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Clarion-Ledger from Jackson, Mississippi • Page 17
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Clarion-Ledger from Jackson, Mississippi • Page 17

Jackson, Mississippi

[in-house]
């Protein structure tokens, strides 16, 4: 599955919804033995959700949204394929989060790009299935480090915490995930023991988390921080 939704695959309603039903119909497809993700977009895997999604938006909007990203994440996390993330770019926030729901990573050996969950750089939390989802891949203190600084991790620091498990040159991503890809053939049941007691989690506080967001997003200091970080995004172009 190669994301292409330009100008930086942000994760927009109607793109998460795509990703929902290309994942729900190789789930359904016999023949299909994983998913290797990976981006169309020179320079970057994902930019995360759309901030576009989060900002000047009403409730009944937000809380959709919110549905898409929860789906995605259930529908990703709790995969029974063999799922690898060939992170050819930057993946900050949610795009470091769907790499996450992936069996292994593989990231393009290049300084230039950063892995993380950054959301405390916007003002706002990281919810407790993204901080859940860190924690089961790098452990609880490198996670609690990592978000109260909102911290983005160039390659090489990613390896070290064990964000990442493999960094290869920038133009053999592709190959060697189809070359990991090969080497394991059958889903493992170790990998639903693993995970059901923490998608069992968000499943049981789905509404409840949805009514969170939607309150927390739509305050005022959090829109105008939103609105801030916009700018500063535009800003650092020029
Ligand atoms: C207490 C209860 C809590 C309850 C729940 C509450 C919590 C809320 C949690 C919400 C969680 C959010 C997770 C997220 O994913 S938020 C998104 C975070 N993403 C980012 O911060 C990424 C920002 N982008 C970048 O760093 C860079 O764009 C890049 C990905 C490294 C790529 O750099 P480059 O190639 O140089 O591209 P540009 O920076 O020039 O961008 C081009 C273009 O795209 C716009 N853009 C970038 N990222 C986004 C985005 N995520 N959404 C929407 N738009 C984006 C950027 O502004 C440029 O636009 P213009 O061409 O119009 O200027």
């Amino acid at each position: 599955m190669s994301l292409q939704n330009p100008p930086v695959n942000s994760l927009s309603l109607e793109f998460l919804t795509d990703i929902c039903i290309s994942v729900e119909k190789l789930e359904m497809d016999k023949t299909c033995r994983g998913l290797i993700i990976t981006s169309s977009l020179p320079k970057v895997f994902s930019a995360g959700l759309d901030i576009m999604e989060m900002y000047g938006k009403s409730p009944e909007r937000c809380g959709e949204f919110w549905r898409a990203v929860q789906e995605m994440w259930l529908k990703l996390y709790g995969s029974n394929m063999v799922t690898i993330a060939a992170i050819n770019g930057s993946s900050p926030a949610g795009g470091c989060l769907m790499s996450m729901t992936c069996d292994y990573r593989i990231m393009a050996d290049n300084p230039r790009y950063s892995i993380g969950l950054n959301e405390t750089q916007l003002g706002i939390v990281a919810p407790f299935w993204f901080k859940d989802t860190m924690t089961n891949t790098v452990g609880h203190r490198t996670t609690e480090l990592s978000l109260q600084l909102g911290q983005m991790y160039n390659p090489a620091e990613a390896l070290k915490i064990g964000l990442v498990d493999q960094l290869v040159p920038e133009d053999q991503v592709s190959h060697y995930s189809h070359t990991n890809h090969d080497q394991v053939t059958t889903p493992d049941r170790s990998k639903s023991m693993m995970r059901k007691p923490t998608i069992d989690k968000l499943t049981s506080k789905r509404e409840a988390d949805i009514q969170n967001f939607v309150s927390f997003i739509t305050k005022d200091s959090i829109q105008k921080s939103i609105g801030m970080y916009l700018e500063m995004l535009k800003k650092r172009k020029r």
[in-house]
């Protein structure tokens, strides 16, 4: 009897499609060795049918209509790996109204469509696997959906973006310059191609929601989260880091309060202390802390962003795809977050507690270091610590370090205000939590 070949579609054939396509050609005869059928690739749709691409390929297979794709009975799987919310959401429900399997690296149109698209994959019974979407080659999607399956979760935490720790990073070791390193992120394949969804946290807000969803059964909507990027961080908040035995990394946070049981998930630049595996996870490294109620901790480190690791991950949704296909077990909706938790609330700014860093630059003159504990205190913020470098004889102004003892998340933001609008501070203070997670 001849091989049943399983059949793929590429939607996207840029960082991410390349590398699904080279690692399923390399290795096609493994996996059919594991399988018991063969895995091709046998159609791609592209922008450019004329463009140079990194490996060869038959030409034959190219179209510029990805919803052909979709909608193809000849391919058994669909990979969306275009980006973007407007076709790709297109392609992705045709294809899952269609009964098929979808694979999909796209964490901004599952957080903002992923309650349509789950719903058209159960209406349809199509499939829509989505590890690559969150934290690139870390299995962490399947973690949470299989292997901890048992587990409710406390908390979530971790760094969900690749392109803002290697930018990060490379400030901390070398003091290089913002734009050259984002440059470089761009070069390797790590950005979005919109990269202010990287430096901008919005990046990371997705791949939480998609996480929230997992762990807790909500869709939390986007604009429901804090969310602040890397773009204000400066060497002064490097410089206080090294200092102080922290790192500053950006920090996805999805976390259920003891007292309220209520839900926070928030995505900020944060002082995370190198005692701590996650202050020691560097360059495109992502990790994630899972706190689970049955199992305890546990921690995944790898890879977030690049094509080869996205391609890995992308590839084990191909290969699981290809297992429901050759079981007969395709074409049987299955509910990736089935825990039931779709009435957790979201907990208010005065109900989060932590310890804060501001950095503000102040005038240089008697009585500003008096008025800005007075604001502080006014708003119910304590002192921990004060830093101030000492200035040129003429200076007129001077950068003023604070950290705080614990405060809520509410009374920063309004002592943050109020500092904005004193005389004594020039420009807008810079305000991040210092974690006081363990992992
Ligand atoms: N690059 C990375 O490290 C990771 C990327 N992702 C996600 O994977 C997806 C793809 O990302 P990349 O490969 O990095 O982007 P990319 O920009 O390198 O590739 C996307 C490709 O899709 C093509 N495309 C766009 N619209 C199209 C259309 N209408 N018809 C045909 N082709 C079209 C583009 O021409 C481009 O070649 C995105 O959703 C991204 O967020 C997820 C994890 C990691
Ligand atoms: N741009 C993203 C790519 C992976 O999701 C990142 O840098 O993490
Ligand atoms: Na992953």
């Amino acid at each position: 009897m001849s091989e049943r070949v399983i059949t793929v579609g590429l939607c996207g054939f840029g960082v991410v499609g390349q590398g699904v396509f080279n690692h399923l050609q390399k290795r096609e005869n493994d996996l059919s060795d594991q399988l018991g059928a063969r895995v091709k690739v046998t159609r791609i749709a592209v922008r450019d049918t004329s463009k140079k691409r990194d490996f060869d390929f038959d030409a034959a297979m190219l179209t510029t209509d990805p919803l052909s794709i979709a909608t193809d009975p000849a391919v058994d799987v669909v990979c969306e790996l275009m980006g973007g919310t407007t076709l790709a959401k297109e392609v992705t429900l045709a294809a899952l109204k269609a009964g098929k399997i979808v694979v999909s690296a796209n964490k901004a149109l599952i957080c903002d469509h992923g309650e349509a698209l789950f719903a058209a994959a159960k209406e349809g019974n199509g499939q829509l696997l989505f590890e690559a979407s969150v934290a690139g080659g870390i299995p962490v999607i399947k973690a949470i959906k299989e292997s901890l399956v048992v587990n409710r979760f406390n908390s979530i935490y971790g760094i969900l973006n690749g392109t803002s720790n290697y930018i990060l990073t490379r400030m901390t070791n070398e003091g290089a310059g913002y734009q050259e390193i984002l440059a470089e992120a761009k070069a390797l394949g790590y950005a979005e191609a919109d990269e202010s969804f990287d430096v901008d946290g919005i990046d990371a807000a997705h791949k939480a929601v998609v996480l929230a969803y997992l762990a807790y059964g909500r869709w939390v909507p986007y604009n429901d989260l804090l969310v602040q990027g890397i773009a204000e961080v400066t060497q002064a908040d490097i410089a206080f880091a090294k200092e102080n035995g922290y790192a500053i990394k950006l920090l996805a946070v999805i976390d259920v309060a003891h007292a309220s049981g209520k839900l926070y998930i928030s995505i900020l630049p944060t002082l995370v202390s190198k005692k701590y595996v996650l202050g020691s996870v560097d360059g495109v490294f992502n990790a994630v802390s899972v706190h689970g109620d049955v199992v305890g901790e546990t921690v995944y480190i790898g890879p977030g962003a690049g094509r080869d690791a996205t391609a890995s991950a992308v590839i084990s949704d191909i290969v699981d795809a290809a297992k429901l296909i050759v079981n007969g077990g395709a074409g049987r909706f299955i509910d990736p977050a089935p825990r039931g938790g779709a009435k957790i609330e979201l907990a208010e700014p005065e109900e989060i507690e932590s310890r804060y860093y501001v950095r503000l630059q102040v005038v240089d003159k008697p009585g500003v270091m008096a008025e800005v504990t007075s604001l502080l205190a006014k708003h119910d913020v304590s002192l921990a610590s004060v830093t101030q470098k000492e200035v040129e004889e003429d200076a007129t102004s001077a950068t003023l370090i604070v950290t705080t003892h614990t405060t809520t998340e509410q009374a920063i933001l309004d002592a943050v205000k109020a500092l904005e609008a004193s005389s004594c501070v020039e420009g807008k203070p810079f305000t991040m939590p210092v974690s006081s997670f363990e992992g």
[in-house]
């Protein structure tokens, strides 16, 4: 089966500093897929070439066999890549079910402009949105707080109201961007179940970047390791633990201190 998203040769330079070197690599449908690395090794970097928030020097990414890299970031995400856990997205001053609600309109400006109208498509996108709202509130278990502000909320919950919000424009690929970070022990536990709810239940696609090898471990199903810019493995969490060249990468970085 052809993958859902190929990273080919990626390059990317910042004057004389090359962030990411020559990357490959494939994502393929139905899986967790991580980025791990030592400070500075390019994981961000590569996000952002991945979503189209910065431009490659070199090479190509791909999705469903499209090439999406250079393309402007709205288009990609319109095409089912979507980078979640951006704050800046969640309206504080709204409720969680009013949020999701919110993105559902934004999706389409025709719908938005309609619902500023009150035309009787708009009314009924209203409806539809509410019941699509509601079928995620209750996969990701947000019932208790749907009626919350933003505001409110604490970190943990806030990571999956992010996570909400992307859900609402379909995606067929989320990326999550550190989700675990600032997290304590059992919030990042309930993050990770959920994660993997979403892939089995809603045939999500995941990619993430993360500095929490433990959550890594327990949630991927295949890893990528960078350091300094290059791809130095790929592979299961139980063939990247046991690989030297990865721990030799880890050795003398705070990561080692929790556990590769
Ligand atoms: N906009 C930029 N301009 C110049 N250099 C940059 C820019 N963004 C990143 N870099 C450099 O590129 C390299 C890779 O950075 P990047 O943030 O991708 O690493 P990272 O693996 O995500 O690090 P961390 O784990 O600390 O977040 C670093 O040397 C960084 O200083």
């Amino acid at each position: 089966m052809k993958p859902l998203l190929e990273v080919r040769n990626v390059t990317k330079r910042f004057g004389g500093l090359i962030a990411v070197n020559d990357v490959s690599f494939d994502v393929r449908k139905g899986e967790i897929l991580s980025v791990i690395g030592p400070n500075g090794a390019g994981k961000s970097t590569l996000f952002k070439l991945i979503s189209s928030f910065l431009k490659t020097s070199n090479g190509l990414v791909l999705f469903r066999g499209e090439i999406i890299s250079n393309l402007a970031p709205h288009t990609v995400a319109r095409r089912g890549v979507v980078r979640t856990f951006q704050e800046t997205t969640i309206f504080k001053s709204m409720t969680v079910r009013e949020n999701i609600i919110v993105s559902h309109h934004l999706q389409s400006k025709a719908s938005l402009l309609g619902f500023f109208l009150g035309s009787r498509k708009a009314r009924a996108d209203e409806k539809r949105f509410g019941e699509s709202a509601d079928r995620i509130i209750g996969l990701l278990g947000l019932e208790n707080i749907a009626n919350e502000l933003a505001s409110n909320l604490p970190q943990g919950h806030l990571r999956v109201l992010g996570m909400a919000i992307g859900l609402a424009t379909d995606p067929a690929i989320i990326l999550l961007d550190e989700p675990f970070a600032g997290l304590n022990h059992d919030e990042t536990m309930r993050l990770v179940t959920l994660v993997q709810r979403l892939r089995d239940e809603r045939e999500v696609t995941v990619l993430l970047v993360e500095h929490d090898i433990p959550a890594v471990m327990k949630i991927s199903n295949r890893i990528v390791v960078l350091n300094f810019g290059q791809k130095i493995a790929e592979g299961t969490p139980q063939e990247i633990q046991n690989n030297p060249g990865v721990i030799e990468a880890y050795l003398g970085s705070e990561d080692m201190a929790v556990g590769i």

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JACKSON-AREA DEATHS 2 BUSINESS 6 STOCKS 8-9 THE CLARION-LEDGER JACKSON, MISSISSIPPI SATURDAY, OCTOBER 29, 1994 DODdlmDdlyalli to Gil IWfliEafDTO o) sip Official denies organization's actions "anything racial." By Andy Kanengiser Clarion-Ledger Staff Writer "It's a problem that never will be solved on this campus," said Zack Wallace, 18, of Jackson, a black Millsaps freshman. "There should be some punishment. He should suspend the fraternities for two months or more." If fraternity members dressed up like black people, "they should get in trouble for it," said freshman Janie Hays, 18, of Lake Charles. La. Millsaps fraternities have faced intense and unfair media scrutiny for weeks, and will survive, fraternity members say. "I think the Greek system at Millsaps is very strong," Redman said. the fraternity and others, but talked to none of the black students leveling the charges, including Kiese Laymon, 20, of Jackson, a Millsaps junior. Laymon, a columnist for the Millsaps student newspaper, has been a sharp critic of college fraternities. "If Mr. Laymon is offended by the Confederate flag, I'm sorry," Nesbit said. "He has the right to be offended. There was no public display of the flag by the chapter." Laymon said the Rebel flag represents a symbol of racial oppression and slavery. He could not be reached Friday. Next week Harmon may consider punishing the students. cident on campus Oct. 8. That day, black students and white members of Kappa Alpha and Kappa Sigma fraternities got into a shouting match after some Kappa Alpha fraternity members donned Afro wigs and tied large Confederate flags around their necks. If there are racial problems on campus, "it is not a Greek situation," said Doug Redman, 21, of Baton Rouge, a Millsaps senior and president of the 100-member Kappa Alpha student chapter. "I don't know the definition of Afro wigs," Nesbit said. Nesbit said he interviewed members of ington, and to Millsaps President George Harmon next week. The blame rests with "a handful of individuals," and is not the action of the Millsaps chapter, Nesbit said. "The fraternities are getting a bad rap." The activities were not "anything racial," but rather "part of a tradition at Millsaps," Nesbit said. The new report to Kappa Alpha's national headquarters comes after a Millsaps faculty and staff committee last week concluded a number of fraternity members went on an all-night drinking spree, with some going without sleep for 24 hours, before a racial in Kappa Alpha members at Millsaps College broke no laws or school policies during a confrontation with black students on campus, says the fraternity's state leader. "As an organization, they did nothing wrong," said Larry Nesbit, a Jackson businessman who oversees Kappa Alpha chapters around the state. Results of his investigation will go to the fraternity's national headquarters in Lex I I Cartoon starts debate among i MC students Some want to censor newspaper! 3 TV ji '-v By Andy Kanengiser Clarion-Ledger Staff Writer 3 CLINTON Mississippi College's student newspa- per showed poor taste in an editorial cartoon knocking; former President Lewis Nobles and could lose some students said Friday. "I'm offended by anything that insults him," said junior Lori Colvin, 20, of Baton Rouge. "There are lots of people here who still care about him. The only thing wei 35 j. i can do is pray for him." 1 (mv A lit-' 11 At the 168-year-old Baptist college, some student senators have discussed yanking the paper's financial support, senators say. Student government supplies $2,000 to $3,000 annually to The Mississippi Collegian, says editor Daniel Ware and other staff members. 1 Former I MISSISSIPPI 4 a College President fJ Lewis No- 4 1 blesfacesa ii Feb. 7 trial I in federal court on charges he embezzled $3 million from the private Baptist school. I I 'II. 'V i'. 1 fe' mwvl I i.i l.ia.rV Rick Guy The Clarion-Ledger Ready to let go Clinton Park Elementary School pupils prepare to release hundreds of balloons which was held as part of Red Ribbon Week. The Clinton Junior High School band from the playground Friday afternoon during the school's drug awareness program, and cheerleaders entertained the students after the activity. Brandon aldermen get last word on mayor's ghostwriter Any recommendation to pull student funding from the paper would need the approval of MC President Howell Todd, who was out of town Friday, said Charles Martin, vice president for academic affairs. No action has been taken against the paper, he said. Colvin, a member of the student Judicial Council, said she favors putting limits "in a big way" on what the student paper publishes in the future. "The people who do the newspaper are way too liberal." President for 25 years until he resigned in August 1993, Nobles is accused of embezzling $3 million in school donations. Facing trial Feb. 7 in federal court, his indictment claims he spent about $272,000 of the donations on "women and known prostitutes in various states." Suzanne Booth's editorial cartoon depicts four scantily clad women appearing on stage at a beauty pageant. "What kind of pageant gives away $3 one observer asks in the cartoon. "The Lewis Nobles scholarship fund for needy students. What else?" is the reply. The cartoon in the Oct. 14 issue appears on the opinion page. "I thought it was very distasteful," said junior Ashley Vickers, 20, of Jackson, a student senator. "We are trying to get past what happened with Dr. Nobles. I don't know if we can do anything. We have no authority to say what they can or can't print." Added Jason Douglas, 20, a junior from Brookhaven: "At a Baptist school, it was in poor taste. That's putting down our school. Some students are defending the cartoon and say it would be wrong to withhold the paper's funds or impose other punishments. "It would be a very big mistake it would infringe on freedom of the press," said senior See NOBLES, 2B The city attorney is writing W.L. Whittington's column. By Arnold Lindsay Clarion-Ledger Staff Writer plaining about the minor fee involved. "I don't understand why Mr. Grubbs and Mrs. Bianchi are upset. I got Mr. Baker to put it together. I added some points. And I'll do it again too," Whittington said. "Mark is a good Of two columns written by Baker, only one has been charged to the city at a cost of $18.75 for 15 minutes billing, Grubbs said. He said Baker, who acted only on orders from Whittington, has agreed not to bill the city for the second column. Alderman Lu Coker said he would not approve payment again for Whittington's personal column to be written by professionals. "I'm not upset that Mark wrote it for him. But as I told Mark it had better not show up as an expense for the city," Coker said. Whittington claims Grubbs' dislike of him prompted the complaint. Grubbs said he was concerned that Whittington was spending taxpayers' money needlessly without alerting aldermen. Other Rankin County mayors write their own columns, he said. "We shouldn't be asking people who are going to be charging us by the hour to do things the mayor should be doing," Grubbs said. "I don't know what (Grubbs) wants. I've never seen anybody like him in my life, and I'm 54 years old," Whittington said. Bianchi said her concern as well, comes from needlessly squandering taxpayers' money, which she is charged with protecting. BRANDON Mayor W.L. Whittington's use of city funds to pay the city's attorney for writing his column that appeared in the Clarion Ledger's Rankin Focus, will stop, aldermen said. But Whittington said he would not stop using attorney Mark Baker's talents to craft his ideas, regardless of aldermen's complaints. Whittington chided Aldermen Roe Grubbs and Yvonne Bianchi for com Whittington writer. And I'm going to use him again. I cannot believe it. It just shows what I'm working with up here. I've had enough of this crap." Charges have been dropped against other murder suspects detective arrested Fortner said he understands mistakes saved his client the ordeal, he said. By Jay Hughes Clarion-Ledger Staff Writer rests of Mitchell and Moore "premature" and based on an incomplete investigation. He said the arrests were based on a statement from an informant, and no physical evidence tied either suspect to the shooting. The day after Kevin Williams' arrest, coaches and classmates said he was at basketball tryouts in Rolling Fork Oct. 4. Tom Royals of Jackson, Williams' lawyer, said the arrest was based on witness accounts, and no physical evidence tied Williams to the crime. Further investigation might have In February 1993, Jones and Detective Clidell Conston arrested two men in the Jan. 31, 1993, killing of rookie officer Nathan Williams. Charges against James Mitchell and Calvin Moore were dropped three weeks later. In April, police charged Fredrick Demond Burkett, 21, and Thomas Earl James, 17, in Nathan Williams' death. James has confessed to the crime. Burkett is awaiting trial. Public defender Tom Fortner, who represented Mitchell, says he considered the ar "It's disturbing, but what do you do about the system?" Royals said after charges were dropped. "We've got the best system there is." Jones couldn't be reached for comment Deputy Chief Jimmy Houston, chief of detectives, said the investigation leading to Williams' arrest will be re-examined. "I shall not allow piecemeal investigations, and if I find this investigation has an error made by faulty investigation, I will deal with it accordingly," Houston said. can be made in police work. "They are under a tremendous amount of pressure from the public, especially in very nasty crimes like this last one, to solve it very quickly," Fortner said. "Public pressure can make a huge amount of difference, and that can lead to mistakes in arrests." Said Houston: "We make mistakes, and the bad part about it is when we make a mis- take it's spread all over the media." "I didn't kill Victoria," 1A Gerald Jones, the Jackson detective who arrested Kevin Williams in a triple homicide, has had to drop charges against murder suspects before. Williams, 18, was arrested by Jones and Detective Ned Garner Oct. 13. He was charged in the Oct. 4 slayings of Victoria Minor, 18, Minor's 2-week-old son, Howard, and Clarence Harper 22. Charges were dropped Thursday for lack of evidence. MISSISSIPPI VOICES THIS CORNER YESTERDAY'S HEADLINES Corinth Tupelo I Three of the state's nine presidential electoral candidates said, if elected, they will vote for "the true, loyal and genuine Democrat, Harry Byrd of Virginia" instead of the Democratic ticket of Roosevelt and Truman. mm President Clinton is wrapping up a six-nation tour concerning peace talks. What can be done to bring peace to the war-torn Middle Eastern countries? Newton "If they can come together with a mutual agreement, peace can be attained. President Clinton is for peace. And he's working hard to try and keep peace." Dessieree Thornton, 79, retired homemaker. Corinth "What ought to be done wouldn't be a pretty thing. They should have gotten the core out of that sore. The sore is Saddam Hussein. That would be the starting point. I don't know what else." James Nelms, 75, retired truck driver. Tupelo "If they will do what Israel and Jordan have done, the peace process can start. They need to hurry up and do something because lives are being lost daily." Sherrod Miller, 25, graduate student. To participate Mississippi Voices, caH 352-2810 and follow instructions. 'Times' piece features McMillan Anti-abortion activist Roy McMillan wil be featured Sun-. day in a cover story in The New York Times Magazine. McMillan, who lives in Jackson, talks extensively in the 10-page article about his opposition to abortion and the violence at abortion clinics around the country, including two fatal shootings at a Pensacola facility. In the article, written by former Times reporter Lisa Belkin, McMillan talks about his support for Paul Hill, charged in a September shooting in which an abortion doctor and an aide were slain in Pensacola. The article also discusses McMillan's wife, Beverly, a physician who stopped performing abortions. Copies of The New York Times can be purchased at various hotels and bookstores in Jackson. Thirteen Port Gibson businesses have closed in the recent months, all forced out by the boycott started by the black community. Newton I Jackson Chamber of Commerce officials plan to start a $2 million foundation for innovative academic programs in Jackson Public Schools. Compiled by staff librarian Susan Garcia